8. Automated Writing Evaluation for Non-Native Speaker English Academic Writing: The Case of IADE and Its Formative Feedback

    ERIC Educational Resources Information Center

    Cotos, Elena

    2010-01-01

    This dissertation presents an innovative approach to the development and empirical evaluation of Automated Writing Evaluation (AWE) technology used for teaching and learning. It introduces IADE (Intelligent Academic Discourse Evaluator), a new web-based AWE program that analyzes research article Introduction sections and generates immediate,…

  9. Ethnography as Method, Methodology, and "Deep Theorizing" Closing the Gap between Text and Context in Academic Writing Research

    ERIC Educational Resources Information Center

    Lillis, Theresa

    2008-01-01

    This article critically explores the value of ethnography for enhancing context-sensitive approaches to the study of academic writing. Drawing on data from two longitudinal studies, student writing in the United Kingdom and professional academic writing in Hungary, Slovakia, Spain, and Portugal, the author illustrates the different contributions…

  10. Adolescents' Use of Academic Language in Historical Writing

    ERIC Educational Resources Information Center

    Shen, Ting

    2011-01-01

    Despite its importance of academic language, research on academic language is often limited to academic vocabulary and focused on the English language learners. Informed by systemic functional linguistics, this study examined adolescents' use of academic language and the relationships between its use and students' reading ability and…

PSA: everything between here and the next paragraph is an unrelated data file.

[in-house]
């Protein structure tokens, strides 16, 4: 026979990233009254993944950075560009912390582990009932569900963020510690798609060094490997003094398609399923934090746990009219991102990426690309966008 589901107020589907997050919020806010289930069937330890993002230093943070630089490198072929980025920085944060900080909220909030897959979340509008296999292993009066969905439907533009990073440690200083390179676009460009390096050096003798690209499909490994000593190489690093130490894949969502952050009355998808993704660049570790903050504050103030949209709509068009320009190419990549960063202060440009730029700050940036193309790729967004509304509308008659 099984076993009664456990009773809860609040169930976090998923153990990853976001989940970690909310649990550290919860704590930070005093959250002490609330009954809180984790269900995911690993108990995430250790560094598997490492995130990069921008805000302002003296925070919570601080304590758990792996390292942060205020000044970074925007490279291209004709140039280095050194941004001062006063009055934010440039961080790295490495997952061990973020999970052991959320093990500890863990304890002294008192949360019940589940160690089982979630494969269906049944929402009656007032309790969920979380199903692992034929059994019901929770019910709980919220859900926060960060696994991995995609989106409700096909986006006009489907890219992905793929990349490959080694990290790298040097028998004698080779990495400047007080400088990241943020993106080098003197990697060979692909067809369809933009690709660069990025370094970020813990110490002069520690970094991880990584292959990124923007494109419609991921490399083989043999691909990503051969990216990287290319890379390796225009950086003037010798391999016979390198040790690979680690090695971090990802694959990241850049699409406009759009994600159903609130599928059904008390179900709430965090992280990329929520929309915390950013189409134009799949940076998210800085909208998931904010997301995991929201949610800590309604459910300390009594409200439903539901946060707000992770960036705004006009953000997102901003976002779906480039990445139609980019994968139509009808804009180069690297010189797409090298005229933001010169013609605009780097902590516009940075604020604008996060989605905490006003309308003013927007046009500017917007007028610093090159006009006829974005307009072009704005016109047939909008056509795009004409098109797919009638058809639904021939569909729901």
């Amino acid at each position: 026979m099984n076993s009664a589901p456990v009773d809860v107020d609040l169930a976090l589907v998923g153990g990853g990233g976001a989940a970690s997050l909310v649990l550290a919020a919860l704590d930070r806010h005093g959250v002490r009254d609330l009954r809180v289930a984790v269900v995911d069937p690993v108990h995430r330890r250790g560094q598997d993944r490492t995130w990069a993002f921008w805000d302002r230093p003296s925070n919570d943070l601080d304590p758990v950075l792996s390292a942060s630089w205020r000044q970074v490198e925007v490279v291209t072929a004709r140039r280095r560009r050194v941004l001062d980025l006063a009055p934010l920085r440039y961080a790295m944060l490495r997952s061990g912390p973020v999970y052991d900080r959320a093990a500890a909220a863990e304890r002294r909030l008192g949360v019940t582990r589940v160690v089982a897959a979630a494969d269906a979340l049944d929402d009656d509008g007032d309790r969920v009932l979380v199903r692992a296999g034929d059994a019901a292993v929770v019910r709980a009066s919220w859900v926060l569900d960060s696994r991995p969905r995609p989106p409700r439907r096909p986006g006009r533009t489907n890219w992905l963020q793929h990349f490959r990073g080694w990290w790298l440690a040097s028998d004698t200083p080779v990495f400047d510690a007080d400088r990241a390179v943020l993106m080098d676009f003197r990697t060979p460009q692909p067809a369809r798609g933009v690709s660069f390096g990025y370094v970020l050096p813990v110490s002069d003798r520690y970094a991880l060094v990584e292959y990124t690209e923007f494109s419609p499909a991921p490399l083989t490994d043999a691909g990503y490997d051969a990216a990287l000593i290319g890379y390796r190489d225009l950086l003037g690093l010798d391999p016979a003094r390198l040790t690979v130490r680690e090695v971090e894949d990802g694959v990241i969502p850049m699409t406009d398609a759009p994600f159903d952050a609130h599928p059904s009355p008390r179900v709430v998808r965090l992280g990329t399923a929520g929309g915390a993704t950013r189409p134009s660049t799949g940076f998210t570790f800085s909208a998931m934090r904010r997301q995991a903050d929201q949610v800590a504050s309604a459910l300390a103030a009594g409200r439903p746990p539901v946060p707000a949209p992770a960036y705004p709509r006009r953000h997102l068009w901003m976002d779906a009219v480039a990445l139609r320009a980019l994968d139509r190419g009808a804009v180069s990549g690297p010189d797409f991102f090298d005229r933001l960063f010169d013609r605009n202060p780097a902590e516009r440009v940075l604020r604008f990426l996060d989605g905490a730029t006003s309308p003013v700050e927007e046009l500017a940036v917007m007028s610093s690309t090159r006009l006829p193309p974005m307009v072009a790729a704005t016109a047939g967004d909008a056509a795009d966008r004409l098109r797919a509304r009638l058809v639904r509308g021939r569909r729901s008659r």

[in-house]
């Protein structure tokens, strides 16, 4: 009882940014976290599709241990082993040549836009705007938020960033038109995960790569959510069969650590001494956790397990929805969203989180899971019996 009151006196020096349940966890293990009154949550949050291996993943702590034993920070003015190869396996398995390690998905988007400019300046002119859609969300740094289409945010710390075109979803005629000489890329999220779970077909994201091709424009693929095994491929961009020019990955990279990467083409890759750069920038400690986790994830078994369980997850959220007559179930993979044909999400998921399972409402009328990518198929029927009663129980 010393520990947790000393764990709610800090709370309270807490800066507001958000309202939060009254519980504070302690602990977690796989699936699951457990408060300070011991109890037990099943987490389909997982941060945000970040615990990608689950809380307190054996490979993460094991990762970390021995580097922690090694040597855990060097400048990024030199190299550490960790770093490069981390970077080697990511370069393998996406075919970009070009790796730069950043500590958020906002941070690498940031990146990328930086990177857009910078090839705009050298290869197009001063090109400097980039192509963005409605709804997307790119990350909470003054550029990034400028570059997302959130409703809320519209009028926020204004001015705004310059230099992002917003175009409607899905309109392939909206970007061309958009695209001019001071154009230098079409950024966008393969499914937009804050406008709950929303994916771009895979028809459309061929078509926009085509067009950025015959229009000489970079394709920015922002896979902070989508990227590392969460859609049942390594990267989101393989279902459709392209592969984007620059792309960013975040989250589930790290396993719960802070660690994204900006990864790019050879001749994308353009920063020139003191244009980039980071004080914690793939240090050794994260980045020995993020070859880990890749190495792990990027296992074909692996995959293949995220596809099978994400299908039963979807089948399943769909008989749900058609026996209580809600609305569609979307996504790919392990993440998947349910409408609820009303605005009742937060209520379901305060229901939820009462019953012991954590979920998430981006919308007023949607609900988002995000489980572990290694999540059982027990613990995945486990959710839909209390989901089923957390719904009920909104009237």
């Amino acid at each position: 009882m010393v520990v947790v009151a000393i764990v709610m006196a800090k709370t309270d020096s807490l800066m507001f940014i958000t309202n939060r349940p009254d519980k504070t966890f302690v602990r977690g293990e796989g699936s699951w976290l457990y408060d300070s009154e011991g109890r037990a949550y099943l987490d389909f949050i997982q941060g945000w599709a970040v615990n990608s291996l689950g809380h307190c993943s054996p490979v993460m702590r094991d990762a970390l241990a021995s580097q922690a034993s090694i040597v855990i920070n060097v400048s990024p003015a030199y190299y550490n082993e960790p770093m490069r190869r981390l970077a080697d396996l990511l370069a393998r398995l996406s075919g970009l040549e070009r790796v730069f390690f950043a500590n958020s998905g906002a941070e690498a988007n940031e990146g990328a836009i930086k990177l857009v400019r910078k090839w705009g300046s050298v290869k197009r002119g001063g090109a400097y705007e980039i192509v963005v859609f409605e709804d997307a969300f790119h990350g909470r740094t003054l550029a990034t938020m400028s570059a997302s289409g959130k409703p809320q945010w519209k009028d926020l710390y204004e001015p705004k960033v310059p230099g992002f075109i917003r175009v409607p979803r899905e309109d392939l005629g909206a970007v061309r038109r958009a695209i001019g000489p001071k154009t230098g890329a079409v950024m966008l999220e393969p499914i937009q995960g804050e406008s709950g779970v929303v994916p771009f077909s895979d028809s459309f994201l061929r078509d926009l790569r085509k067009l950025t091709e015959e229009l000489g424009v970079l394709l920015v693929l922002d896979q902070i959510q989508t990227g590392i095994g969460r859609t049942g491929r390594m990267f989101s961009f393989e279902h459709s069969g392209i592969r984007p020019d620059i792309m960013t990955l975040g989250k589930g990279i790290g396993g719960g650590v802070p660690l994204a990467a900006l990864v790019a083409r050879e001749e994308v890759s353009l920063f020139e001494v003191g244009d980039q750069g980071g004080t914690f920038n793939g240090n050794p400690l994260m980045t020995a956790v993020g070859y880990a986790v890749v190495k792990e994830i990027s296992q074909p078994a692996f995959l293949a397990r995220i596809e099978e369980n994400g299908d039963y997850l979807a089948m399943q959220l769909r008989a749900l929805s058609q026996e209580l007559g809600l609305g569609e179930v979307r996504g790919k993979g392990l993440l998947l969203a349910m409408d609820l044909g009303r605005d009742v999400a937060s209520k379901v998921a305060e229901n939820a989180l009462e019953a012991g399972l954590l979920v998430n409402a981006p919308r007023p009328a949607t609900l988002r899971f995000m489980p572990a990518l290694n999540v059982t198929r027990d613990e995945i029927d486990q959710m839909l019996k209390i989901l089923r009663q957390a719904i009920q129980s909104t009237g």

11. Development and Effects of a Writing and Thinking Course in Psychology

    ERIC Educational Resources Information Center

    Johnson, E. Jean; Tuskenis, Albert D.; Howell, Glenna L.; Jaroszewski, Kimberly

    2011-01-01

    The authors developed and assessed a new undergraduate psychology course: Thinking and Writing in Psychology. A description of how the course was developed using the APA learning goals as well as results from an analysis of the course's effectiveness are offered. The course demonstrated a positive impact on the overall grade point average and…

  12. International Graduate Students' Academic Writing Practices in Malaysia: Challenges and Solutions

    ERIC Educational Resources Information Center

    Singh, Manjet Kaur Mehar

    2015-01-01

    This article focuses on the challenges faced by non-native English speaking international graduate students in their academic writing practices while they studied at a university in Malaysia as well as the solutions they employed when faced with the challenges. Academic Literacies Questionnaire was used to collect data. Based on 131 participants,…